After two weeks of talks, it looks like the Paris climate change agreement is at last coming together. A final draft of the bill has been drafted and, later today, 196 delegates from as many countries will vote to reject or approve it. Then everyone has to go home and ask their home countries to approve it, too. That can be the tricky part.
During the Clinton administration, the U.S. participated in Kyoto protocol, but never submitted it to Congress for approval. And already it looks like there might be some trouble getting the agreement past the House of Representatives, as it passed a bill this morning that would not allow the U.S. to cut greenhouse emissions via international agreements like this one. Come on, right?
But French Foreign Minister Laurent Fabius, the host of the talks, is still optimistic. According to the BBC, he said:
Today we are close to the final outcome. It is my deep conviction we have come up with an ambitious and balanced agreement ... Obviously, nobody will get 100 percent of what they want. What I hope is that everyone remembers the message of the first day, when 150 heads of state and government came from all around the world to say, 'The world needs a success.'
The final draft of the Paris Climate Agreement is lengthy and a little dense, but some of the key points are pretty straightforward:
- To peak greenhouse gas emissions as soon as possible and balance greenhouse gases in the second half of this century.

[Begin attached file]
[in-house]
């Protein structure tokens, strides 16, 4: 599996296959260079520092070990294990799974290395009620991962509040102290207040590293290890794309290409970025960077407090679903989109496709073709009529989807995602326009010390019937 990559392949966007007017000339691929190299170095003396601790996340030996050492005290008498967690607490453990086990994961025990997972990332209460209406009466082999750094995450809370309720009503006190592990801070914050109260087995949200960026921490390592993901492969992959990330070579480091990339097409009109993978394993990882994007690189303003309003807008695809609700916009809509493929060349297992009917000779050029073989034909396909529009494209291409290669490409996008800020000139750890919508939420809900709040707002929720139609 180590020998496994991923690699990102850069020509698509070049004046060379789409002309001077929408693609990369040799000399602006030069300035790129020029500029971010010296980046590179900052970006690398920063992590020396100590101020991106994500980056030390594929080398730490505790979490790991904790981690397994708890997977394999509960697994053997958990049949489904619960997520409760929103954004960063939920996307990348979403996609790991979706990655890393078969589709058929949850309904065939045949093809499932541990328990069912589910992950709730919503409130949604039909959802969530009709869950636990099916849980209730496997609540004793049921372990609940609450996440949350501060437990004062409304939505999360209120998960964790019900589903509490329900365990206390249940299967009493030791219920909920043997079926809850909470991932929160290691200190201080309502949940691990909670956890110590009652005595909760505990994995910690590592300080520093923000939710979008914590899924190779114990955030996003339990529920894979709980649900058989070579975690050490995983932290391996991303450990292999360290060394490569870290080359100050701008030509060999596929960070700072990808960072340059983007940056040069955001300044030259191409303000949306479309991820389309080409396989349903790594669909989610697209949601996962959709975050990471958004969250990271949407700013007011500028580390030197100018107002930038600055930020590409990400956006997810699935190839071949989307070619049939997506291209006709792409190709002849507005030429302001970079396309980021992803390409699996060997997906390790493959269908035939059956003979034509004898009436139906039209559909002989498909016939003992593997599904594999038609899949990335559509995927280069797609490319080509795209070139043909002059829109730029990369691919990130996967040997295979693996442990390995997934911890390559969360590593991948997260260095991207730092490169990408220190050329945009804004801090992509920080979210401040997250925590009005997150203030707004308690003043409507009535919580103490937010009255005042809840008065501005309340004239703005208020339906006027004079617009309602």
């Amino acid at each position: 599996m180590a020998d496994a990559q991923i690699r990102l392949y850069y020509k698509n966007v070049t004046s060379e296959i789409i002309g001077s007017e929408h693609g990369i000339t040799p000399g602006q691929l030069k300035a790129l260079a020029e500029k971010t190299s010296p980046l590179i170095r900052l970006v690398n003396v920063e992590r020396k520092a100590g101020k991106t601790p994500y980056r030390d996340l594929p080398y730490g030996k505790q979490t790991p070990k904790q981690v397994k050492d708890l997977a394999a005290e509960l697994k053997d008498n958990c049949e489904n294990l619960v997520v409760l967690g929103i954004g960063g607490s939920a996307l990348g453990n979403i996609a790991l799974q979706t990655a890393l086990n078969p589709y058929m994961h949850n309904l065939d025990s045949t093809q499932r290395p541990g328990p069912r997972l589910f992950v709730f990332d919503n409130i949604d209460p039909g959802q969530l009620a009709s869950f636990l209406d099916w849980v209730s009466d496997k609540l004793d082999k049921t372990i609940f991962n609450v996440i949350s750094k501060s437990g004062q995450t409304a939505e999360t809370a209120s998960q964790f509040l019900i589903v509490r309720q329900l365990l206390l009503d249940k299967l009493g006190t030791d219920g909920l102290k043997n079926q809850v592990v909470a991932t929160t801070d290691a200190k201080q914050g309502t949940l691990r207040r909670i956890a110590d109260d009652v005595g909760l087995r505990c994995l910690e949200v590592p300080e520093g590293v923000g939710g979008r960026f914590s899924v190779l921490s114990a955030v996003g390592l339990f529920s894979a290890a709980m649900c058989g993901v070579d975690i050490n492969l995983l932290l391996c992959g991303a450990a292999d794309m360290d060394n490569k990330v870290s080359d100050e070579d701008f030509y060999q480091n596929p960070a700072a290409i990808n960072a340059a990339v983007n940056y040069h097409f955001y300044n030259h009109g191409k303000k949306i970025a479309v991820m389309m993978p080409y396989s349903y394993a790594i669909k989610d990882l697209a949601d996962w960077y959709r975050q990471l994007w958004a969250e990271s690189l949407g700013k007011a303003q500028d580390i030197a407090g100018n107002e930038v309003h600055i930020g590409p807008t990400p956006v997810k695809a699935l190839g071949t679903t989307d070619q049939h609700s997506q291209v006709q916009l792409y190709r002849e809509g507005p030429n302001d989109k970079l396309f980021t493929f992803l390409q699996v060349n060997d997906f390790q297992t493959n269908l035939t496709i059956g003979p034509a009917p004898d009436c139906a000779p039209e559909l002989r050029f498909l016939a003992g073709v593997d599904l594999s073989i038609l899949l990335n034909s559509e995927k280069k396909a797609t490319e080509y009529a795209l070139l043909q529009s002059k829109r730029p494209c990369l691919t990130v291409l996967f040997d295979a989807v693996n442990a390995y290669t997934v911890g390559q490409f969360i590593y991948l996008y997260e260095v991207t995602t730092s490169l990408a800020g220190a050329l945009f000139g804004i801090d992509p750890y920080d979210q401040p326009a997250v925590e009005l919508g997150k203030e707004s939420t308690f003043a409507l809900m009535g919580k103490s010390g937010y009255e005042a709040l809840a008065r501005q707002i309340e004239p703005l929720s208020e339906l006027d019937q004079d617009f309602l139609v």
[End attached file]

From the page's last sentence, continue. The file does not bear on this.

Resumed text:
- To give $100 billion a year by 2020 to developing countries to work on all of the provisions in the agreement. And promise to give more if needed in the future.
- To keep global temperature well below 2 celsius and to try to get all the way down to 1.5 celsius.
- To come to the table every five years to review progress and renew or reform the provisions.
- Also, they want any country who didn't pass the Kyoto Protocol to, uh, get on that. (Everyone just turned to stare at the U.S. delegation, along with Russia, Japan, and Canada at that part.)
It's actually not going to be easy to get it passed in various countries once the delegates sign in Paris, which it looks like they most likely will do. Advocates who are watching closely are a little torn about the provisions, whether they go far enough, and even on the validity of the science:
It's worth remembering that whoever wins in the 2016 presidential election will probably be on the hook for getting Congress to pass the legislation. Let's hope moderators in future debates don't forget to ask the candidates how they feel about the Paris Agreement.
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